Photo by John Williams

NCBW Newsroom - Regional and Local Actions

The National & International Scene | Regional and Local Actions | The Research Beat | Resources | Jobs, Grants & RFPs

OREGON LEGISLATURE: BIKE LANES CONTINUE THRU INTERSECTIONS
-> Portland, OR-based The Street Trust News reported the Oregon Senate approved HB 2682 (http://bit.ly/2LHJZQs) in a 20-0 vote last week, clarifying that bike lanes continue through intersections, even when the painted lines do not. The Senate vote follows approval in the Oregon House of Representatives last month. Governor Brown is expected to sign it into law. The bill addresses two alarming cases in which a judge ruled that drivers who hit cyclists had not violated the requirement to yield to cyclists in a bike lane because there are no bike lanes in an intersection. The bill clarifies that if a bike lane is striped on either side of an intersection, cyclists are within their rights to continue through the intersection and motorists must yield.

CHICAGO, IL: IMPROVED SOUTH LOOP BIKE LANES
-> The Chicago Sun Times reported changes and additions are coming to South Loop bike lanes. Among the additions to be made by the Chicago DOT are concrete curbs between bike lanes and vehicle traffic on Harrison Street from Desplaines Street to Wabash Avenue. The added curb would not take away any lanes of traffic on Harrison and would simply add a layer of protection for the existing two-way bike lanes, which include a narrow painted buffer between cyclists and drivers with bollards placed in spots. http://bit.ly/2W9dG0Z

TAMPA, FL CONSIDERS CONVERTING HIGHWAY TO MULTIMODAL BLVD
-> Streetsblog USA reported that a group of Tampa residents proposed turning the city's most-hated freeway, I-275, into a functional multi-modal urban boulevard. The 11-mile, six-lane highway -- which is used by 142,000 vehicles daily -- would become a street for pedestrians, cyclists, and even light rail users. When the Florida DOT introduced a proposal to widen congested highway to up to 20 lanes last year, the response was so fiercely negative, then-Gov. Rick Scott fired the region's top DOT official. This week the Hillsborough County Metropolitan Planning Organization voted unanimously to conduct a feasibility study. http://bit.ly/2LI3UP7

SPOKANE, WA ORD. NO MORE BEG BUTTONS, PEDS TO GET HEAD START
-> The Spokesman-Review reported the Spokane, WA City Council passed a pedestrian safety ordinance. (Improving Pedestrian Safety at Signalized Intersections: http://bit.ly/2VZ5P5Z, See ordinance pages 11-121: http://bit.ly/2W22rah) Under the new law, the city would install accessible pedestrian signals with auditory instructions at every signalized intersection by 2025. The law also encourages the city to include leading intervals, which will give pedestrians 7 seconds before cars in the right lane see a green light, and eliminates the "walk" button at crosswalks, by making the feature automatic. http://bit.ly/2W844TQ

SAN FRANCISCO, CA TO EXPAND BIKE LANE NETWORK
-> Smart Cities Dive reported the Mayor of San Francisco, CA called for improvements and expansions to the city's bike network to boost cyclist safety. The Mayor called on the San Francisco Municipal Transportation Agency to double the production of protected bike lanes over the next 2 years to create a total of 20 miles of new lanes. The Agency will also increase citations for vehicles blocking bike lanes by 10% over the next six months by using 311 data. http://bit.ly/2LLbIQb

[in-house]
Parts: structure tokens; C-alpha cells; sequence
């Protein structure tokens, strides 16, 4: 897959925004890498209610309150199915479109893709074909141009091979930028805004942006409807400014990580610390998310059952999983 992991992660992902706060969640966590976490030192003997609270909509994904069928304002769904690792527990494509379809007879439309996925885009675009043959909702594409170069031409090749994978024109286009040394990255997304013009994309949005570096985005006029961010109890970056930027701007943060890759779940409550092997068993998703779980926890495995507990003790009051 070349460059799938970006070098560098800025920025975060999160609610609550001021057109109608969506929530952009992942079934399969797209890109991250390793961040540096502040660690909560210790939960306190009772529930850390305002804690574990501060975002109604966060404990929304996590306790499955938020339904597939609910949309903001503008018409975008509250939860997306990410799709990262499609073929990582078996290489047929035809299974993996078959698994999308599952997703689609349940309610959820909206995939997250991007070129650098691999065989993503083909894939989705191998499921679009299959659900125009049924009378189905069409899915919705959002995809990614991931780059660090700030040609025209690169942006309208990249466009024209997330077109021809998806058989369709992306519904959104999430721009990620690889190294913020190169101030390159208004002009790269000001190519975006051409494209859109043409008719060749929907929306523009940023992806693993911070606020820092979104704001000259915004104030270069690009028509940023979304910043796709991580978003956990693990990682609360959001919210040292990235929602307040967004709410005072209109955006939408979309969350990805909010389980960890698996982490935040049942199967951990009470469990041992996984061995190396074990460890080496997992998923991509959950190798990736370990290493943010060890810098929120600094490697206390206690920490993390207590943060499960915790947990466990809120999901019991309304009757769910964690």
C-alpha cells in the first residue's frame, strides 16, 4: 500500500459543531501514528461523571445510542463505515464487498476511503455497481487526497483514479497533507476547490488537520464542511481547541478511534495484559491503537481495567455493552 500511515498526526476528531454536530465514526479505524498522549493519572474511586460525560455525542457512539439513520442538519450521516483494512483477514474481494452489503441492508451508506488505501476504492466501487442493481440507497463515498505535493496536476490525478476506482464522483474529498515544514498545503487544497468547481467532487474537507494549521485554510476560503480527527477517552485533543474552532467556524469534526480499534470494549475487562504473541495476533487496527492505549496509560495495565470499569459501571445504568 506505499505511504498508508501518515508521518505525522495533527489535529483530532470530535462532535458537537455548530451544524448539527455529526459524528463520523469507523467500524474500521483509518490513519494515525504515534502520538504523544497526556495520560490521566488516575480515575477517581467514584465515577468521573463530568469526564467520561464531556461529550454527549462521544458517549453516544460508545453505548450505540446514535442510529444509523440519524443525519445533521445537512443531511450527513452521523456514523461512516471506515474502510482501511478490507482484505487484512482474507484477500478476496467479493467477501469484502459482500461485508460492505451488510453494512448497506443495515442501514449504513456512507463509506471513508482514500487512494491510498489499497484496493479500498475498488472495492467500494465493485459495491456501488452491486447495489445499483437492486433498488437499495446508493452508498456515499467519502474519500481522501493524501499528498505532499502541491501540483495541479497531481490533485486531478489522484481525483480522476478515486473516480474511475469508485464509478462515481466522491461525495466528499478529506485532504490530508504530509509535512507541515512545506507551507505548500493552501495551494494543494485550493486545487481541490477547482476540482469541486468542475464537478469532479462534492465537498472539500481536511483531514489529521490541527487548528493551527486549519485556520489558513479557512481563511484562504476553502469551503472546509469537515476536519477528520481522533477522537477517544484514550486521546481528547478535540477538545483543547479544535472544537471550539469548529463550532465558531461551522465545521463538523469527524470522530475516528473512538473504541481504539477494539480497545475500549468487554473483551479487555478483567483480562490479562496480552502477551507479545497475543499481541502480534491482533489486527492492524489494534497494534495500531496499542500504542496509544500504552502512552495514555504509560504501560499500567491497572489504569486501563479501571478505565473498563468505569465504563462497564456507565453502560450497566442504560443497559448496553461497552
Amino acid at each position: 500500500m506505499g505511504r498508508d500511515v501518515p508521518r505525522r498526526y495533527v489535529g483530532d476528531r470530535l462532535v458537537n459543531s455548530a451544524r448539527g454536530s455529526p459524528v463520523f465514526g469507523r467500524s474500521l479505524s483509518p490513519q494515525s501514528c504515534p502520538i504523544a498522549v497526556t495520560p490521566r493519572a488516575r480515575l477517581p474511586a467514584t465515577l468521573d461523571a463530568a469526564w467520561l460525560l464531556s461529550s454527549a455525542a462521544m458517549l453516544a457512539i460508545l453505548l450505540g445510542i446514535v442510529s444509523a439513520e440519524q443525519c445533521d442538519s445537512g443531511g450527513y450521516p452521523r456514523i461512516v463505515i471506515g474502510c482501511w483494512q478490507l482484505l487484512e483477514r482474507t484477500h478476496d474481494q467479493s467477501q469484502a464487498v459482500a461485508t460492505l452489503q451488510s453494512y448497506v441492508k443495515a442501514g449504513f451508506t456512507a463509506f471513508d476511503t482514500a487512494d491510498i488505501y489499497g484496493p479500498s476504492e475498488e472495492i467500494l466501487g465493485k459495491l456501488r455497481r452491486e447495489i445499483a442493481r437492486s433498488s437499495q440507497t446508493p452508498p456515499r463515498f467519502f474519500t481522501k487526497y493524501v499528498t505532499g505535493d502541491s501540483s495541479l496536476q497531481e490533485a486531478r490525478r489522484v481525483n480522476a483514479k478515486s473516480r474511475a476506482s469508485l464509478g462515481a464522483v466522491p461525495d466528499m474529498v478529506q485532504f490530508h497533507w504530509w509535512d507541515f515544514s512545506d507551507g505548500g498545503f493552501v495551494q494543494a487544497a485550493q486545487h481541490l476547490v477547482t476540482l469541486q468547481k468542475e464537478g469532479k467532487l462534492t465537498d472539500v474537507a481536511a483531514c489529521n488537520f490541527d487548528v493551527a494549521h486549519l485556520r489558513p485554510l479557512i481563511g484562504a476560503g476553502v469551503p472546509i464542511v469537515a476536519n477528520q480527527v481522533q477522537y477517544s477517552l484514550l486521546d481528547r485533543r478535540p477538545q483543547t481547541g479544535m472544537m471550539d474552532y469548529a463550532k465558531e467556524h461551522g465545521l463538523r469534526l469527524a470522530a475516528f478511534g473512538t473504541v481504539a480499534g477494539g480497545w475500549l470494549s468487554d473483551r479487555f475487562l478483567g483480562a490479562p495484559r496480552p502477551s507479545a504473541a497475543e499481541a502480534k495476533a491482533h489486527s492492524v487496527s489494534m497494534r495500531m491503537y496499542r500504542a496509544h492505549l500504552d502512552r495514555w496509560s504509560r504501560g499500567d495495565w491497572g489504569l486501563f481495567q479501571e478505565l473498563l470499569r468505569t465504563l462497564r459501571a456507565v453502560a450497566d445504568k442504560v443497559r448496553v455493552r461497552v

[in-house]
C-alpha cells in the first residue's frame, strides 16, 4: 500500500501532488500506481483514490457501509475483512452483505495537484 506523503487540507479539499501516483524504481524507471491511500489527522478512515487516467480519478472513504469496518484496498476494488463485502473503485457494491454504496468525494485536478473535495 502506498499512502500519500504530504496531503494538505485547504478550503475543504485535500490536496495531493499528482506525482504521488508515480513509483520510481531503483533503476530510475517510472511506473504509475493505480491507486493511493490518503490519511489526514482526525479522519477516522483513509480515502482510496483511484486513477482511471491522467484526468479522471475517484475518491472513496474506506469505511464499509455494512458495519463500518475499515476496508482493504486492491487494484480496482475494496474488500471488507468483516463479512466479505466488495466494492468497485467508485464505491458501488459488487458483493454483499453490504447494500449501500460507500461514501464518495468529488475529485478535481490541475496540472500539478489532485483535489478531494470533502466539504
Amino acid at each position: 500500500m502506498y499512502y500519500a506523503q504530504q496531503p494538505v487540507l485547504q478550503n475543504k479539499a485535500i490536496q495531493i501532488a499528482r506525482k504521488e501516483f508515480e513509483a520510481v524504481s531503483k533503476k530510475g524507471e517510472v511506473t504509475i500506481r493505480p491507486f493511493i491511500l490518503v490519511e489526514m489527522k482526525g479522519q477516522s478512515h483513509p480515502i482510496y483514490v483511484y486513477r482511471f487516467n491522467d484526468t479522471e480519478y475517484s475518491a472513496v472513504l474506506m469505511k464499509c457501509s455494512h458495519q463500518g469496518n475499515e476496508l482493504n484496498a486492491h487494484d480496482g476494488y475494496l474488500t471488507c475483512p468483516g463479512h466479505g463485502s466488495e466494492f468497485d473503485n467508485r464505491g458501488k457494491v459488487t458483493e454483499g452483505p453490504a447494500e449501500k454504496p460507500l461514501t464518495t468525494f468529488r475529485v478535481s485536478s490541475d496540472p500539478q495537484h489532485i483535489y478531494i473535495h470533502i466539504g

WASHINGTON, DC CREATES CYCLE TRACK BARRIERS FROM DOWNED TREES
-> The AASHTO Journal reported the District Department of Transportation in Washington, DC, is testing whether "re-purposed timber" gathered from trees removed due to damage can be used to build cycle track barriers. This timber is much less expensive than concrete barricades, and DDOT can create and fabricate these barricades in house. See the brief video: http://bit.ly/2LH1lwP

ARLINGTON, VA CUTS TEACHER DRIVE ALONE RATE BY 5% IN 3 YEARS
-> Mobility Lab reported Arlington, VA Public Schools (APS) have a goal for only 75% of teachers and staff to drive alone to work by 2021. That would mean that 1 in 4 find some other way to get to school, like carpooling, the bus, the Metro, biking, walking, or scootering. APS has already reduced the drive alone rate by 5% in the last 3 years, largely through partnership with the county's Arlington Transportation Partners program. Watch the 1-minute video describing this first-in-the-nation teachers and staff commuting program. http://bit.ly/2LIWQ4I

PLACESFORBIKES: BEST CITIES FOR BIKES INTERACTIVE RANKING
-> PlacesForBikes is a data-driven approach to identifying the best US cities and towns for bicycling to help city leaders pinpoint improvements, and make riding better for everyone. Using feedback from everyday bike riders, city staffers, open-source maps and publicly available data, it scores five key factors: Ridership, Safety, Network, Acceleration and Reach. Find out how your city/town rates: http://bit.ly/2GlvLwR

BEST COMPLETE STREETS POLICIES OF 2018
-> The National Complete Streets Coalition released their annual evaluation of new Complete Streets policies. (The Best Complete Streets Policies of 2018: http://bit.ly/2W4RWTI) This year, a new and improved grading framework set a higher bar for communities by emphasizing equity and implementation. In 2005, just 35 communities had adopted Complete Streets policies. At the close of 2018 that number stood at 1,477. This year's report evaluates the 66 Complete Streets policies that were passed in 2018 with Cleveland Heights, OH earning the highest grade. http://bit.ly/2W6r6up

[See Webinar section for "Best Complete Streets Policies of 2018" webinar on May 16.]